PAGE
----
When you meet with your financial planner or professional, what do you talk about? You probably discuss the rate of return on your investments and your progress on your financial goals, but don’t let the conversation end there — especially if you’re nearing retirement. Why? Because as you transition from working life to retired life, you’ll need more than a bucket of money; you’ll need a plan for how to turn that money you’ve saved (along with other sources of income like a pension, annuity or Social Security) into a steady “paycheck” that allows you to live the retirement life you envision.

The decade leading into retirement is the perfect time to start having conversations about this with your financial planner or professional and develop a strategy to make the transition successfully. Here are three topics you’ll want to cover.


As you near retirement, you’ve no doubt started to think specifically about what you want that time of your life to look like. Where will you live? How will you spend your time? What hobbies or activities do you plan to pursue? And if you’re part of a couple, hopefully you’re talking about these things with your significant other to make sure you’re both on the same page about what you want for the next chapter in your lives.

As your vision of retirement comes into sharper focus, share the details with your financial professional. He or she can help you translate your goals into dollars and cents by helping you figure out:

  • Your cost of living (including property, income and estate tax implications).
  • The costs associated with snowbirding (or reverse snowbirding to a cooler climate in the summer) if that’s under consideration.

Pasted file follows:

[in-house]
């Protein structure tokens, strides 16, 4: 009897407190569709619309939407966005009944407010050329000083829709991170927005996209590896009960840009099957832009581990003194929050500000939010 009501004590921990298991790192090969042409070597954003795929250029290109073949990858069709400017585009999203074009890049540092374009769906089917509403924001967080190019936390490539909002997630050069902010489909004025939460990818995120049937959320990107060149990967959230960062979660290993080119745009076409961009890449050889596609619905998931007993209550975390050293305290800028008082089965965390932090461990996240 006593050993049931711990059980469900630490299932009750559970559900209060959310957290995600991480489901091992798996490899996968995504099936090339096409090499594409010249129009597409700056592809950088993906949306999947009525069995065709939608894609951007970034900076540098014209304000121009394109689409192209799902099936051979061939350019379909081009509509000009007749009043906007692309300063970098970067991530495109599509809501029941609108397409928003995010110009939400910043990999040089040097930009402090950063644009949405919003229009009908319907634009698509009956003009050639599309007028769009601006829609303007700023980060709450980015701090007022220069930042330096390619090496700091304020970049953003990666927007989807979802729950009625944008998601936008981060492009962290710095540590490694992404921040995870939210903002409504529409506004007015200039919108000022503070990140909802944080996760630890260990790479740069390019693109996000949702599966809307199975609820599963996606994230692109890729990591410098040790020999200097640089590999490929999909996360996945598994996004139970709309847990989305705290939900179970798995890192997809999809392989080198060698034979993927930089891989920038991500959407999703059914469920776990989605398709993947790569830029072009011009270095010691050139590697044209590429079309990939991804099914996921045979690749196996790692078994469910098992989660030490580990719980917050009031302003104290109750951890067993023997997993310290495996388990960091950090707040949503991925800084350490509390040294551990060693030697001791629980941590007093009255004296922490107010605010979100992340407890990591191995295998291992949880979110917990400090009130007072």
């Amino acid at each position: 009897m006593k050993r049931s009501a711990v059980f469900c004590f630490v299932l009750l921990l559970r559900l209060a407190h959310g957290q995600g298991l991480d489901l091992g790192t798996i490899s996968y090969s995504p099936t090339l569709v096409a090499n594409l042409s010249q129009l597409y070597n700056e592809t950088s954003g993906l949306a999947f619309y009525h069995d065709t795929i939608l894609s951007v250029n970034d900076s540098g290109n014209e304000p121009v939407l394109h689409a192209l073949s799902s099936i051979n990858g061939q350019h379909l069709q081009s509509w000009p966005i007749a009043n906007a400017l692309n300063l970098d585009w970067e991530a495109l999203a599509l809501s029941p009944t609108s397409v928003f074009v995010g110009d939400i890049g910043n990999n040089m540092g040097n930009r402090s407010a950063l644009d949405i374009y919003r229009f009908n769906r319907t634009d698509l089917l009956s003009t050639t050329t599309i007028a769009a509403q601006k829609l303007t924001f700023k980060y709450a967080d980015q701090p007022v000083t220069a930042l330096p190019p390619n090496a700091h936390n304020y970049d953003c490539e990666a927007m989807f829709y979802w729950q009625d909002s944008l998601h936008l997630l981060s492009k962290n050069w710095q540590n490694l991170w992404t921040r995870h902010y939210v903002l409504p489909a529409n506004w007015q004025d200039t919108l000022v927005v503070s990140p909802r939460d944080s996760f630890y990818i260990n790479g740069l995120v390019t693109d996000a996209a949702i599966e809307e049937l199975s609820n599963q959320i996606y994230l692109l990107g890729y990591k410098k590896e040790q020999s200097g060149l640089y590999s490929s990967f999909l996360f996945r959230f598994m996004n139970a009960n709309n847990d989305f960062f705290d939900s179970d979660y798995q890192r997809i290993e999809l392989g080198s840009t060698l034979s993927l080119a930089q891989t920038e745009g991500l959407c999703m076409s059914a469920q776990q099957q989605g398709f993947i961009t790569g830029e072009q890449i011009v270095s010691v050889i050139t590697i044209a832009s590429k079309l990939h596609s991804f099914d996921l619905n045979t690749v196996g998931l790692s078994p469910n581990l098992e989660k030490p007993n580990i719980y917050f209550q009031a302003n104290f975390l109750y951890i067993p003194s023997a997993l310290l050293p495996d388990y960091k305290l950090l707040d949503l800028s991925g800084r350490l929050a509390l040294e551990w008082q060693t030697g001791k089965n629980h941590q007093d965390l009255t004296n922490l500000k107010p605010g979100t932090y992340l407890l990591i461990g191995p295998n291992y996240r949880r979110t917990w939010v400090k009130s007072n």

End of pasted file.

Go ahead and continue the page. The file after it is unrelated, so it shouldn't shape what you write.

• The costs associated with the nice-to-haves (travel, pursuing hobbies, etc.).
  • The cost of health care.
  • Potential long-term care costs.

As your vision of retirement comes into sharper focus, share the details with your financial professional. He or she can help you translate your goals into dollars and cents.


Once you know what you’ll need (based on your vision), do a financial gut check: Can you make it work? If not, the sooner you can change course, the greater the chance that you’ll have the kind of retirement lifestyle you envision. Ask your financial professional to help you think through ways to get you closer to your goal. Some options you might discuss are:

  • How to better manage any debt you may have as you head into retirement.
  • How to save more money now — maybe it’s worth a bit of delayed gratification to make sure you can pursue your goals in retirement.
  • Whether you should consider working an extra year or two or taking a part-time job if that puts you closer to reaching your retirement income goals.
  • Your asset allocation strategy: Some pre-retirees have been sitting on the sidelines since the recession of 2008 with a portfolio that leans heavily toward cash and conservative investments.
  • Your plans for when and how you’ll claim Social Security: If you’re currently planning to claim Social Security at age 62, you can increase your monthly benefit by delaying for a few years. Depending on your situation, you may be able to claim benefits based on your spouse’s (or ex-spouse’s) work record instead of your own, even if he or she has passed away.


As you approach retirement age, there’s a greater urgency to make sure your estate planning documents are in place and your legacy goals are covered. Work with an estate planning attorney to draft or update your will or trust and powers of attorney for health care and finances. Your financial professional has a role in this, too; he or she can help to ensure that your financial assets are aligned with your desire to leave money or other assets behind.  

The next time you meet with your financial professional, broaden the conversation. When you share details about your vision for retirement and your desire to leave a legacy, your advisor can help you see how everything fits together — giving you a view of your whole financial picture along with a plan to achieve your goals.

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